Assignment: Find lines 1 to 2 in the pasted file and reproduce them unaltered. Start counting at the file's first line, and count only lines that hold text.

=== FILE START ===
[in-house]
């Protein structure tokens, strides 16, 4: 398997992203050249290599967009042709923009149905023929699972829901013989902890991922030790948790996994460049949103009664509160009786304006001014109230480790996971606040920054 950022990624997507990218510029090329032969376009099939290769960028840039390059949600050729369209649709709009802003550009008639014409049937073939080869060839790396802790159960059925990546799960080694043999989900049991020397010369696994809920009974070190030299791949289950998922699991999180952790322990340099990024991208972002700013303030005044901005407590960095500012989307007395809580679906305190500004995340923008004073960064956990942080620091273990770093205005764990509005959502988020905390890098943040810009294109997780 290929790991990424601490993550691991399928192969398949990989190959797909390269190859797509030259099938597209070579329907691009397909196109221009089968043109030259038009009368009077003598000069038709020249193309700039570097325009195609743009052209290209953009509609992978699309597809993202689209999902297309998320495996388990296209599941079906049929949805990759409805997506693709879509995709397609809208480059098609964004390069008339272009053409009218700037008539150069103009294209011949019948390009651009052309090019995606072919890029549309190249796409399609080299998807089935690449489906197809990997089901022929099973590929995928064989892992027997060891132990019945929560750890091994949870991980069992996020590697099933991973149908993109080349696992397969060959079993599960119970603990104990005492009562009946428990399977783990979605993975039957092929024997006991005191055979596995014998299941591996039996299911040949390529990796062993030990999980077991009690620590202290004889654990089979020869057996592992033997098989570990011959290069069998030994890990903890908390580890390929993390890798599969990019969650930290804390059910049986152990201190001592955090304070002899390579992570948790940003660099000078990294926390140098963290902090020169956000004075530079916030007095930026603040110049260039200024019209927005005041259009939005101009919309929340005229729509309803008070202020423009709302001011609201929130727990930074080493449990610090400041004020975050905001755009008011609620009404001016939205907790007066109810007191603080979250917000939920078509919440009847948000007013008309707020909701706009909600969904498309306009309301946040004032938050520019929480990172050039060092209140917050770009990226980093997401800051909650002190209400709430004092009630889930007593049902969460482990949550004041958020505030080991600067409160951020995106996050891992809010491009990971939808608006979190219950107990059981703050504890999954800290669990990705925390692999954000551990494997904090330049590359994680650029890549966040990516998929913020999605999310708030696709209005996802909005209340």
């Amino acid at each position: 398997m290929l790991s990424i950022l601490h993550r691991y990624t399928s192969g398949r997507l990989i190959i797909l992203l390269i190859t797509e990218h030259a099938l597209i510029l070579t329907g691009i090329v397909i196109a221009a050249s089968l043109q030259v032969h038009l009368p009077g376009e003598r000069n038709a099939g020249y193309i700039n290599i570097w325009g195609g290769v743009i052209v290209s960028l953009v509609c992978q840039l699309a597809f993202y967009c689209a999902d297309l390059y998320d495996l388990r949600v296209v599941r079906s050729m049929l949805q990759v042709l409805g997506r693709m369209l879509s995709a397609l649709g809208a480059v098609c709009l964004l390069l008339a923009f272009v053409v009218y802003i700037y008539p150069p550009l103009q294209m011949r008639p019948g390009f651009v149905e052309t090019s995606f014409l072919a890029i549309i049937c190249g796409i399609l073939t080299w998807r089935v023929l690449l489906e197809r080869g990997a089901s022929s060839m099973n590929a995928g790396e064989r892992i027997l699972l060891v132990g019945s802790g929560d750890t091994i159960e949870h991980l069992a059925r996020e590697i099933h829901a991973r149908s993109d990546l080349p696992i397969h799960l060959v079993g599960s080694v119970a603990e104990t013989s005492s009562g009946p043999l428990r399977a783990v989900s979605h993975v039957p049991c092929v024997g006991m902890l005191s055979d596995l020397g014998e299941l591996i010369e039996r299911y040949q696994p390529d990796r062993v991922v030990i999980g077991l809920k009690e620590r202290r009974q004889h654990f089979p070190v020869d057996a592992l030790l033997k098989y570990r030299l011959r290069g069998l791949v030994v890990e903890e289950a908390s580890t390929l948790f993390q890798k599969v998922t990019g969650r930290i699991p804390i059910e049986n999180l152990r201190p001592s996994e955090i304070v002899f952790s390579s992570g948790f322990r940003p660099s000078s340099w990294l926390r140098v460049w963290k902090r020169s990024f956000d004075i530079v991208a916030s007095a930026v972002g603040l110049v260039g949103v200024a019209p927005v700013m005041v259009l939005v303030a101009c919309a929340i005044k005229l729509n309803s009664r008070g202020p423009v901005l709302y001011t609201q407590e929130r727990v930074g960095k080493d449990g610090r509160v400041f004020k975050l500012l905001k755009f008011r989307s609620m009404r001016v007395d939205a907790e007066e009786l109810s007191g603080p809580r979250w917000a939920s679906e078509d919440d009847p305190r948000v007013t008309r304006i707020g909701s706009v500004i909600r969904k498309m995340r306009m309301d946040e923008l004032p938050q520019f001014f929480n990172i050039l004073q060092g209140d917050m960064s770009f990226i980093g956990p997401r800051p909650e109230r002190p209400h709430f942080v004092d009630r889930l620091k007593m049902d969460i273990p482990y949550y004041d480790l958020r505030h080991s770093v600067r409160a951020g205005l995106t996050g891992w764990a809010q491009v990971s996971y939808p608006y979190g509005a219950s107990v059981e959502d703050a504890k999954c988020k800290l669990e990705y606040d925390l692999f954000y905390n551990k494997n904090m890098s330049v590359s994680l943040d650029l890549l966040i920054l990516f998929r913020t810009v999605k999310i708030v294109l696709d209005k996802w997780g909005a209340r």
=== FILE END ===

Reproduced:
[in-house]
């Protein structure tokens, strides 16, 4: 398997992203050249290599967009042709923009149905023929699972829901013989902890991922030790948790996994460049949103009664509160009786304006001014109230480790996971606040920054 950022990624997507990218510029090329032969376009099939290769960028840039390059949600050729369209649709709009802003550009008639014409049937073939080869060839790396802790159960059925990546799960080694043999989900049991020397010369696994809920009974070190030299791949289950998922699991999180952790322990340099990024991208972002700013303030005044901005407590960095500012989307007395809580679906305190500004995340923008004073960064956990942080620091273990770093205005764990509005959502988020905390890098943040810009294109997780 290929790991990424601490993550691991399928192969398949990989190959797909390269190859797509030259099938597209070579329907691009397909196109221009089968043109030259038009009368009077003598000069038709020249193309700039570097325009195609743009052209290209953009509609992978699309597809993202689209999902297309998320495996388990296209599941079906049929949805990759409805997506693709879509995709397609809208480059098609964004390069008339272009053409009218700037008539150069103009294209011949019948390009651009052309090019995606072919890029549309190249796409399609080299998807089935690449489906197809990997089901022929099973590929995928064989892992027997060891132990019945929560750890091994949870991980069992996020590697099933991973149908993109080349696992397969060959079993599960119970603990104990005492009562009946428990399977783990979605993975039957092929024997006991005191055979596995014998299941591996039996299911040949390529990796062993030990999980077991009690620590202290004889654990089979020869057996592992033997098989570990011959290069069998030994890990903890908390580890390929993390890798599969990019969650930290804390059910049986152990201190001592955090304070002899390579992570948790940003660099000078990294926390140098963290902090020169956000004075530079916030007095930026603040110049260039200024019209927005005041259009939005101009919309929340005229729509309803008070202020423009709302001011609201929130727990930074080493449990610090400041004020975050905001755009008011609620009404001016939205907790007066109810007191603080979250917000939920078509919440009847948000007013008309707020909701706009909600969904498309306009309301946040004032938050520019929480990172050039060092209140917050770009990226980093997401800051909650002190209400709430004092009630889930007593049902969460482990949550004041958020505030080991600067409160951020995106996050891992809010491009990971939808608006979190219950107990059981703050504890999954800290669990990705925390692999954000551990494997904090330049590359994680650029890549966040990516998929913020999605999310708030696709209005996802909005209340």